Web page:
ISBN 978-1-4773-1538-5 $19.95* | £16.99 | C$29.95 hardcover


University of Texas Press | spring 2020

“The premise for this book came from two seemingly simple questions: What makes a good student? What makes a good teacher? The students who responded to our questions provided a wide range of thoughtful responses.” — B e t h B r u n k- C h av e z , President, UT System Academy of Distinguished Teachers

“Great students learn to examine issues critically, can think outside the box, and avoid the pitfalls of groupthink.”

—Michelle Perez, The University of Texas at El Paso

“The difference between a great teacher and a bad teacher is the ability to recognize when a student, a human being, needs help.” —Bianca Hsieh, The University of Texas at Austin

“How can an educational institution improve if it does not view the mental wellbeing of its students as a serious issue?”

Of related interest

— M e l i n a Ac o s t a a n d S a i fa P i r a n i , The University of Texas at San Antonio

“Great professors embrace the philosophy that first they teach people, and secondarily they teach subject matter.” —Mary Rose Pihlak, The University of Texas at Tyler

“A good teaching environment is malleable.” — J o h n M a r t i n C r o w l e y, The University of Texas at Arlington

“The teacher I learned the most from in college wouldn’t answer my questions.”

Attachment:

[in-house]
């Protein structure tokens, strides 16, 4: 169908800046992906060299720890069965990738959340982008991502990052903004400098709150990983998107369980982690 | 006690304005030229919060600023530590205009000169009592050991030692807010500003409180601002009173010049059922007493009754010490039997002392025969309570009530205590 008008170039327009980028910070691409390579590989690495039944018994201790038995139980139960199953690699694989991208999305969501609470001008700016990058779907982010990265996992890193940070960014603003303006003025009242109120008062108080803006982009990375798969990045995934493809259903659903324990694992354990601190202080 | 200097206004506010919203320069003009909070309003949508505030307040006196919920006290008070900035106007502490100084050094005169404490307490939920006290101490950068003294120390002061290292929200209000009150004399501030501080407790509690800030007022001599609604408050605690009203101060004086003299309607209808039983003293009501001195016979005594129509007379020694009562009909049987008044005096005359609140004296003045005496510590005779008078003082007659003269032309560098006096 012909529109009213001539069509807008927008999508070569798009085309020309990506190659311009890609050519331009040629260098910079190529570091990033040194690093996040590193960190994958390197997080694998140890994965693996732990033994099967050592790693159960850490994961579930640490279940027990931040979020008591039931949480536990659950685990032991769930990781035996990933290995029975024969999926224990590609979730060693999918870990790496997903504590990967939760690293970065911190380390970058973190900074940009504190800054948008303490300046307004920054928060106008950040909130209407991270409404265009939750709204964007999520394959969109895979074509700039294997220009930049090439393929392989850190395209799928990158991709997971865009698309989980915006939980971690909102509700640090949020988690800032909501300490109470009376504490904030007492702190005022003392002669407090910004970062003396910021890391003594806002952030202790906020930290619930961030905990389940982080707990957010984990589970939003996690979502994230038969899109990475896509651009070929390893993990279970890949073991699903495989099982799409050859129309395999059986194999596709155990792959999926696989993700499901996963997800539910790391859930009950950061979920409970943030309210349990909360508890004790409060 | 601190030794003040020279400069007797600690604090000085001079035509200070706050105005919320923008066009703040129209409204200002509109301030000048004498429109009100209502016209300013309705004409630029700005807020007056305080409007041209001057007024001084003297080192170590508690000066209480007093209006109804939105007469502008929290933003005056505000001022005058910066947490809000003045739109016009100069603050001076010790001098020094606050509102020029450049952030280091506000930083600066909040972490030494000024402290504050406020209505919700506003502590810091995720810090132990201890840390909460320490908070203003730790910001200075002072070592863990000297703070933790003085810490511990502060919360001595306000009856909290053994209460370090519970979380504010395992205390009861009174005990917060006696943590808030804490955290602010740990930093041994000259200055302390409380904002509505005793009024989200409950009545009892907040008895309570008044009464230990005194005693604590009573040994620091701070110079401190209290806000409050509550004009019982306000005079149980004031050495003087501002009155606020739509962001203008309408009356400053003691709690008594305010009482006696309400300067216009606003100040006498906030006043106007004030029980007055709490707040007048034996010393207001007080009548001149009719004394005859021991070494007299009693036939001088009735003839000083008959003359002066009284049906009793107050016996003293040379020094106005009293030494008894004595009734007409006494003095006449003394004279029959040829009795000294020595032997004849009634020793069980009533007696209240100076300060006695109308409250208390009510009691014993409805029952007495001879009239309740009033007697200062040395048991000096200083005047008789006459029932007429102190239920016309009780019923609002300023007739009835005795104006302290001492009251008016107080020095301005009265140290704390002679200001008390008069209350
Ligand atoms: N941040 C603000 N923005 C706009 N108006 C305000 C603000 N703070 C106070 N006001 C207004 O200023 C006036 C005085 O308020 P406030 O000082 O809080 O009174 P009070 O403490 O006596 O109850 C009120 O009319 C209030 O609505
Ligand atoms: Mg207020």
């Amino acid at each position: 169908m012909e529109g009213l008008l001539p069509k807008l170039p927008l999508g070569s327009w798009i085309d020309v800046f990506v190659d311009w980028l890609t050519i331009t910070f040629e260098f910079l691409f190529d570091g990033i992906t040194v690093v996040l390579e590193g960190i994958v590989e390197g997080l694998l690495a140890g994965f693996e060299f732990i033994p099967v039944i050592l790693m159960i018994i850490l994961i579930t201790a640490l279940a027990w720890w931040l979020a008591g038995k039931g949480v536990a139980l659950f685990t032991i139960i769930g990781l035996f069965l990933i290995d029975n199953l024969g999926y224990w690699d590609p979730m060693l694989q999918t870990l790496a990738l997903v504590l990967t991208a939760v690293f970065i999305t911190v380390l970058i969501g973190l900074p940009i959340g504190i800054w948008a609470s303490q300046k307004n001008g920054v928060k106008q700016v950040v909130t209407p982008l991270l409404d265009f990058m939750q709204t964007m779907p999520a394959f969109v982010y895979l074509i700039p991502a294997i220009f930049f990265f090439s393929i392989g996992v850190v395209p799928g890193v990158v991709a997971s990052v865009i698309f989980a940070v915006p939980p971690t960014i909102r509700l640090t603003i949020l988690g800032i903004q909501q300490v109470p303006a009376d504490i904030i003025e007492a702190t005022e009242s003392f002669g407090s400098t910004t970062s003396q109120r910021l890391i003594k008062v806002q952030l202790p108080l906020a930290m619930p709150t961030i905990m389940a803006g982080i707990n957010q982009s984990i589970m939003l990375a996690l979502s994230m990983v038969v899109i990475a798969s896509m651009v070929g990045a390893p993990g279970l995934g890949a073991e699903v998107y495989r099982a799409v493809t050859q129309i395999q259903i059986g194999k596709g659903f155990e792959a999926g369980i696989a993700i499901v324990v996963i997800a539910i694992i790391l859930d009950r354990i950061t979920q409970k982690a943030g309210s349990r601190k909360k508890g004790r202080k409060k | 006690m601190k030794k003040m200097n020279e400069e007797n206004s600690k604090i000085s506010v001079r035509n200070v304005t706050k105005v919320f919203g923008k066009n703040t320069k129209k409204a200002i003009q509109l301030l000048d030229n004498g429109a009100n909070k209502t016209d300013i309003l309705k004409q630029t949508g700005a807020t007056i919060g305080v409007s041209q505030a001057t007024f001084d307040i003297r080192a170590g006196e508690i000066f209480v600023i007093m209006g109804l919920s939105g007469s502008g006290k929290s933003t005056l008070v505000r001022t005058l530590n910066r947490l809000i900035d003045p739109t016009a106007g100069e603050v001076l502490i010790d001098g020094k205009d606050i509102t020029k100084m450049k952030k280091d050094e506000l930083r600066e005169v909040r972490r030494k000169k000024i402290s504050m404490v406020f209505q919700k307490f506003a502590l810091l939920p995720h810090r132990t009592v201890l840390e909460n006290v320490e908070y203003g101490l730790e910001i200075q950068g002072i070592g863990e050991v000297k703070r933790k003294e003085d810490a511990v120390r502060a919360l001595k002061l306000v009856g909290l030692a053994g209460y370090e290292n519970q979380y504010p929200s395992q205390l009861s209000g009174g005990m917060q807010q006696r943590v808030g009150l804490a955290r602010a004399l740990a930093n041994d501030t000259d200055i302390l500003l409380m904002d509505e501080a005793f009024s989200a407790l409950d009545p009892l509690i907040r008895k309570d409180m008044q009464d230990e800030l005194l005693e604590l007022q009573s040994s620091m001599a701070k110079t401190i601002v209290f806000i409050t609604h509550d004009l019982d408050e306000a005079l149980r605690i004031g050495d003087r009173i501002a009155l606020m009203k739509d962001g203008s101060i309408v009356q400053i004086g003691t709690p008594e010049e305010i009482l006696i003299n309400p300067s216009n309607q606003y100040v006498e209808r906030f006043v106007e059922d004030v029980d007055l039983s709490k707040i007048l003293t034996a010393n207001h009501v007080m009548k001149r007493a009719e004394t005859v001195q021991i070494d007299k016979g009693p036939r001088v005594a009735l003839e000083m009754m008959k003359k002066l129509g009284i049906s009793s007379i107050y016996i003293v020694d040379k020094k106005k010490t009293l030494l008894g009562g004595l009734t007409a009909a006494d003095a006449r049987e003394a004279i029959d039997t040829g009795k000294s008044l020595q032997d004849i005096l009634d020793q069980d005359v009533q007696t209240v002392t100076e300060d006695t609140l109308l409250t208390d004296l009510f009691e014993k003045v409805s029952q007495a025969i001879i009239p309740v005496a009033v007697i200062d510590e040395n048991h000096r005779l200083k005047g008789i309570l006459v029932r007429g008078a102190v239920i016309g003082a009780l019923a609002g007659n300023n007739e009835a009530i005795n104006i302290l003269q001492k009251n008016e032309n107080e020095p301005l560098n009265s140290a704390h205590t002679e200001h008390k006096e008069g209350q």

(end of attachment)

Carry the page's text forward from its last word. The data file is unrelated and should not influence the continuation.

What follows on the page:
— Gu y B a i l e y, P r e s i d e n t, The University of Texas Rio Grande Valley

University of Texas Press | spring 2020

The Little Orange Book Short Lessons in Excellent Teaching

By The University of Texas System Academy of Distinguished Teachers ISBN 978-1-4773-0235-4

$19.95* hardcover



Banks of tape decks in the Pepsi Pavilion at Expo 70, Osaka, Japan (photo by Shunk-Kender, Š Roy Lichtenstein Foundation).



90-4972 (print)

University of Hawai’i Mānoa

Asian Music, the journal of the Society for Asian Music, is the leading journal devoted to ethnomusicology in Asian music, publishing all aspects of the performing arts of Asia and their cultural context.

V O L U M E 50




Semiannual ISSN 0044 -9202

ind i v id ua l s $38/ y r in s t i t u t i o n s $9 0/ y r s t ud en t s $30/ y r

Volume 22 Number 2 Fall 2019 Center for Latino Research, DePaul University University of Texas Press

go Pérez Moreno


n Soto, y

E d i t o r : R i c a r d o D. T r i m i l l o s


astián Ospina


Asian Music